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Perspective for life
The Perspectives Journal is highly inspired by the ever-popular Bullet Journal®. The Perspectives Journal takes the methodology into the digital world, unlocking new ways to organize, while embracing the thoughtfulness and intentionality of a traditional journal.
Notion is the best digital tool for organization. But users can easily get overwhelmed with dashboards, databases, and sub-pages just trying to find a simple note.
The Perspectives Journal brings your life together into one digital notebook to provide clarity without the stress of having to build and manage a complex digital workspace. It works seamlessly together with the rest of your system and has the flexibility to make it truly your own for years to come. Gain perspective, live with intention.
like nothing else
You’ve seen a million videos on the internet showing how to use Notion as a digital BuJo. But the Perspectives Journal truly stands above them because of its unique approach to building in Notion called the Perspectives Method. Pioneered by one of the world’s leading Notion experts – a Notion Certified Consultant – the Perspectives method is a proven superior framework for building in Notion. It works perfectly for this Perspectives Journal which is why this is the best way to journal in Notion, in the world.
life one day at a time
The daily page is the bread and butter of the Perspectives Journal. No need to jump around dashboards, find a quick capture button, or fill out database properties to make sure things show up in the right spot. One page. It’s that simple. Take life one day at a time and trust the system. You’ll not only be better organized, you’ll feel better organized. That confidence is often all it takes to tackle your work because you already feel like its getting tackled.
Tactical to Strategic
As you give each day its due, the Perspectives Journal supports rolling up to higher vantage points. Every week, take a step back with Weekly Spreads, and view your life, projects, goals, experiences, knowledge, relationships and anything else you journal. Make small changes on a weekly basis that you can’t necessarily see when you’re in the weeds of the day-to-day. Take another step back at the monthly level with Monthly Spreads and keep your eyes on the horizon of life and stay aligned with where you want to be heading. Once more, plan for what’s over the horizon with the Future Log and aspire toward your goals for the next six months. As the saying goes, it’s easy to overestimate what you can accomplish in a day and just as easy to underestimate what you can accomplish in a year.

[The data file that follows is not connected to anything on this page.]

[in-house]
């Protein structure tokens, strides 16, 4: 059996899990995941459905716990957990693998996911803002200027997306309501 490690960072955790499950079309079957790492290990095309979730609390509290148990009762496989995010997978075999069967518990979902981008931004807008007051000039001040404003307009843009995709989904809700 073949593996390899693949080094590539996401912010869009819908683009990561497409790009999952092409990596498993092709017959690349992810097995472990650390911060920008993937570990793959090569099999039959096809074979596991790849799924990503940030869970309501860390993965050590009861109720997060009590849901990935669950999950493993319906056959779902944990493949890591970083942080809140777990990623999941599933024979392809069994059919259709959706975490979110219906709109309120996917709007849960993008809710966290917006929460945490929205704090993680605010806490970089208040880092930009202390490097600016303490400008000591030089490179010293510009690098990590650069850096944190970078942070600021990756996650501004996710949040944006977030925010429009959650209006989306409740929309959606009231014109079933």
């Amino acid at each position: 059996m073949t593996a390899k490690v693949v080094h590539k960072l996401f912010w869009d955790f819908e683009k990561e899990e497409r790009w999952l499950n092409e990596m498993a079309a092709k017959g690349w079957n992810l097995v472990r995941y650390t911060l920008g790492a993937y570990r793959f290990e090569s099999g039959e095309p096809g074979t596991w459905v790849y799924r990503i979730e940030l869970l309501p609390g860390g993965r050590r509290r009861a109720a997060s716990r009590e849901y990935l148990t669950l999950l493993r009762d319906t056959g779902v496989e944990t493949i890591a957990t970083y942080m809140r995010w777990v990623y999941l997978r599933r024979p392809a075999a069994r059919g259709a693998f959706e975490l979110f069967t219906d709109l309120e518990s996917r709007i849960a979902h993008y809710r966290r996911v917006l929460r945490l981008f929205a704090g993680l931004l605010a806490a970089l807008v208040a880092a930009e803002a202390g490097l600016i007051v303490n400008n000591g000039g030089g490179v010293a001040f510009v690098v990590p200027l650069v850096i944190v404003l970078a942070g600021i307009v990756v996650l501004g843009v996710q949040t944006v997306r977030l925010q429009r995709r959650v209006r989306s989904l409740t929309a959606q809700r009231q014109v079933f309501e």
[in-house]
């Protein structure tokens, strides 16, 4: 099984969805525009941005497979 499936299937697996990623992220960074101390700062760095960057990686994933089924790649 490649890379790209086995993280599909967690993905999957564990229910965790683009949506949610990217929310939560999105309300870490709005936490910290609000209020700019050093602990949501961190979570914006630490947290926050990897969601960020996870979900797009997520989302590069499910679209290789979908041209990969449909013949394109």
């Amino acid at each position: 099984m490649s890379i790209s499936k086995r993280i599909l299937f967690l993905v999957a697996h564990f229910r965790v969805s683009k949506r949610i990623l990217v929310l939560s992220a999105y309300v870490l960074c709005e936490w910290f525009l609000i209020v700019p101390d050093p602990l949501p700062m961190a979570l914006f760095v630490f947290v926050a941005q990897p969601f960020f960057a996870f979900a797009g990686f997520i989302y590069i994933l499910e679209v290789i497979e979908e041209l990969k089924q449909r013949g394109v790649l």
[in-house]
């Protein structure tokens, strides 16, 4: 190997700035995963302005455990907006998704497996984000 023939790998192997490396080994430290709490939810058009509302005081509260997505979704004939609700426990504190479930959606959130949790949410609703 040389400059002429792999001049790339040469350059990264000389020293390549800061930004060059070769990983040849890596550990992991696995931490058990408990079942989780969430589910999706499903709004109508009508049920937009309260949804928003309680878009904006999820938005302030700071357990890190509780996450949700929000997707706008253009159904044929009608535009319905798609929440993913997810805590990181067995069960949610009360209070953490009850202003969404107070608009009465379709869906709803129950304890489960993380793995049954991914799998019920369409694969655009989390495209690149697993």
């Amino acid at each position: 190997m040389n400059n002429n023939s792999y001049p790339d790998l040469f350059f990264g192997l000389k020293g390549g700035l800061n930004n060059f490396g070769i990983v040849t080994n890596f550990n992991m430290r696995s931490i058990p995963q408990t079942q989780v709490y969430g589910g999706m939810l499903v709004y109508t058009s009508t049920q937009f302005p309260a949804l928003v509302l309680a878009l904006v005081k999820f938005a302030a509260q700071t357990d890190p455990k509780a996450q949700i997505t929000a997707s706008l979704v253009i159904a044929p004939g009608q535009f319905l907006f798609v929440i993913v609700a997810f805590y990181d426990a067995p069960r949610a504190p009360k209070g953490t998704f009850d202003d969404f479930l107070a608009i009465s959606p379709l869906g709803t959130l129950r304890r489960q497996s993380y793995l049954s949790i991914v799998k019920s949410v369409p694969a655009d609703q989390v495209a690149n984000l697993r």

While life is lived in terms of days, weeks, months and beyond, it’s also a road of tackling projects, collections of similar dates, tasks, notes, and more, that span across multiple timeframes. Projects are built right in to the Perspectives Journal to take them on with confidence and clarity.
track the important things
Track all your habits, metrics, activities, and more in the Perspectives Journal. See your trends and stay motivated to accomplish your goals on a daily basis. From reminders to drink water to daily disciple to train for a marathon, become your better self by tracking what matters so that you can accomplish what matters.
collect your best
It’s fun to collect – even information! Collect your favorite quotes, the movies you’ve watched, books you’ve read, Pokemon cards, or even your best ideas and biggest questions. With the Perspectives Journal, you can build your digital collections and see everything in one place.
Built to flex
The Perspectives Journal is not a hard-coded system and just like the original pen and paper version, it’s meant to be adapted. That means you can and should feel the freedom to make it your own. Everyone sees life a little differently. The Perspectives Journal comes equipped with everything you need to make sense of life, but leaves you with the ability to make sense of YOUR life. Expand the symbol options, create and modify the spreads, and tailor the journal. It’s your life. It’s your journal.
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Frequently Asked Questions
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An elegant solution using notion to organize your life and live with intention.
About The Bullet Journal® Method
The Bullet Journal® Method, created by Ryder Carrol, is a simple yet revolutionary approach to journaling and organizing the chaos of life with a pen and paper. Most people want to be organized and their first move is to reach for pen and paper. It’s almost in our nature to start there! But the problem is, they don’t have a framework and don’t know exactly how to make sense of all of the things in their head. It’s helpful to unload and write, but they end up with a notebook they poured a lot of information into, but don’t know how to go back and find it.
Enter the Bullet Journal® method, and it’s called a method for a reason. Affectionately compressed to “BuJo” by the internet, it provides a framework for inputting all these thoughts so that they better support your life and productivity. With just a little bit of structure to your thoughts, you’re able to get clarity at the moment of input AND when you’re looking back to reference what you previously wrote. This is possible by setting up a few key structural components to utilize in the journal.
The Key Components of a Bullet journal®